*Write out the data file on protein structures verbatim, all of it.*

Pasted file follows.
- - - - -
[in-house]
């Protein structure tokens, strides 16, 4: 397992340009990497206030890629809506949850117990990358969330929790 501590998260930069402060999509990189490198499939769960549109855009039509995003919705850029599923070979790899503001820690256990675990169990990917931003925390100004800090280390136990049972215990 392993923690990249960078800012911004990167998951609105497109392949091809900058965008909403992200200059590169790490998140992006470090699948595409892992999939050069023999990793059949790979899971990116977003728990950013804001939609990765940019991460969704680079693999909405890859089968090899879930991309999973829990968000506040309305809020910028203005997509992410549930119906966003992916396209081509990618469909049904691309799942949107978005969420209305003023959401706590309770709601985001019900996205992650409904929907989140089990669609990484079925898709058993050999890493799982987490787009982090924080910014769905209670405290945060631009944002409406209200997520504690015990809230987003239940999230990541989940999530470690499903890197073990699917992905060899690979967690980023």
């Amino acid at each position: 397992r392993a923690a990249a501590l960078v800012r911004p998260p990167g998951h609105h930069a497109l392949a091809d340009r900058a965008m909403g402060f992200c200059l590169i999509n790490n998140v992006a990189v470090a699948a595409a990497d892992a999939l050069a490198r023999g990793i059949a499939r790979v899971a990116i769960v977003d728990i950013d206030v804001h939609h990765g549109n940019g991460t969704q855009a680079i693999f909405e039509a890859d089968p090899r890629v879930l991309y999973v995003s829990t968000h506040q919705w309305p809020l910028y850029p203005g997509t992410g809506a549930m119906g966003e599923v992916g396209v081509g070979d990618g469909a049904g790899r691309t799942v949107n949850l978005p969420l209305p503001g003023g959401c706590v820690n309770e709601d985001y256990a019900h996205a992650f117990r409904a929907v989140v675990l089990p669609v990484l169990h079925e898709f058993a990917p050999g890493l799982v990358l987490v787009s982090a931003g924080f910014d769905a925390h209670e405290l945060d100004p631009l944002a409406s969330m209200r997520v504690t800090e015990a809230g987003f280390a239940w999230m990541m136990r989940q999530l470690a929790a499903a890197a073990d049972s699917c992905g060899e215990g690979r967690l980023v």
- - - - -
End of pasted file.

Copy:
[in-house]
């Protein structure tokens, strides 16, 4: 397992340009990497206030890629809506949850117990990358969330929790 501590998260930069402060999509990189490198499939769960549109855009039509995003919705850029599923070979790899503001820690256990675990169990990917931003925390100004800090280390136990049972215990 392993923690990249960078800012911004990167998951609105497109392949091809900058965008909403992200200059590169790490998140992006470090699948595409892992999939050069023999990793059949790979899971990116977003728990950013804001939609990765940019991460969704680079693999909405890859089968090899879930991309999973829990968000506040309305809020910028203005997509992410549930119906966003992916396209081509990618469909049904691309799942949107978005969420209305003023959401706590309770709601985001019900996205992650409904929907989140089990669609990484079925898709058993050999890493799982987490787009982090924080910014769905209670405290945060631009944002409406209200997520504690015990809230987003239940999230990541989940999530470690499903890197073990699917992905060899690979967690980023």
């Amino acid at each position: 397992r392993a923690a990249a501590l960078v800012r911004p998260p990167g998951h609105h930069a497109l392949a091809d340009r900058a965008m909403g402060f992200c200059l590169i999509n790490n998140v992006a990189v470090a699948a595409a990497d892992a999939l050069a490198r023999g990793i059949a499939r790979v899971a990116i769960v977003d728990i950013d206030v804001h939609h990765g549109n940019g991460t969704q855009a680079i693999f909405e039509a890859d089968p090899r890629v879930l991309y999973v995003s829990t968000h506040q919705w309305p809020l910028y850029p203005g997509t992410g809506a549930m119906g966003e599923v992916g396209v081509g070979d990618g469909a049904g790899r691309t799942v949107n949850l978005p969420l209305p503001g003023g959401c706590v820690n309770e709601d985001y256990a019900h996205a992650f117990r409904a929907v989140v675990l089990p669609v990484l169990h079925e898709f058993a990917p050999g890493l799982v990358l987490v787009s982090a931003g924080f910014d769905a925390h209670e405290l945060d100004p631009l944002a409406s969330m209200r997520v504690t800090e015990a809230g987003f280390a239940w999230m990541m136990r989940q999530l470690a929790a499903a890197a073990d049972s699917c992905g060899e215990g690979r967690l980023v």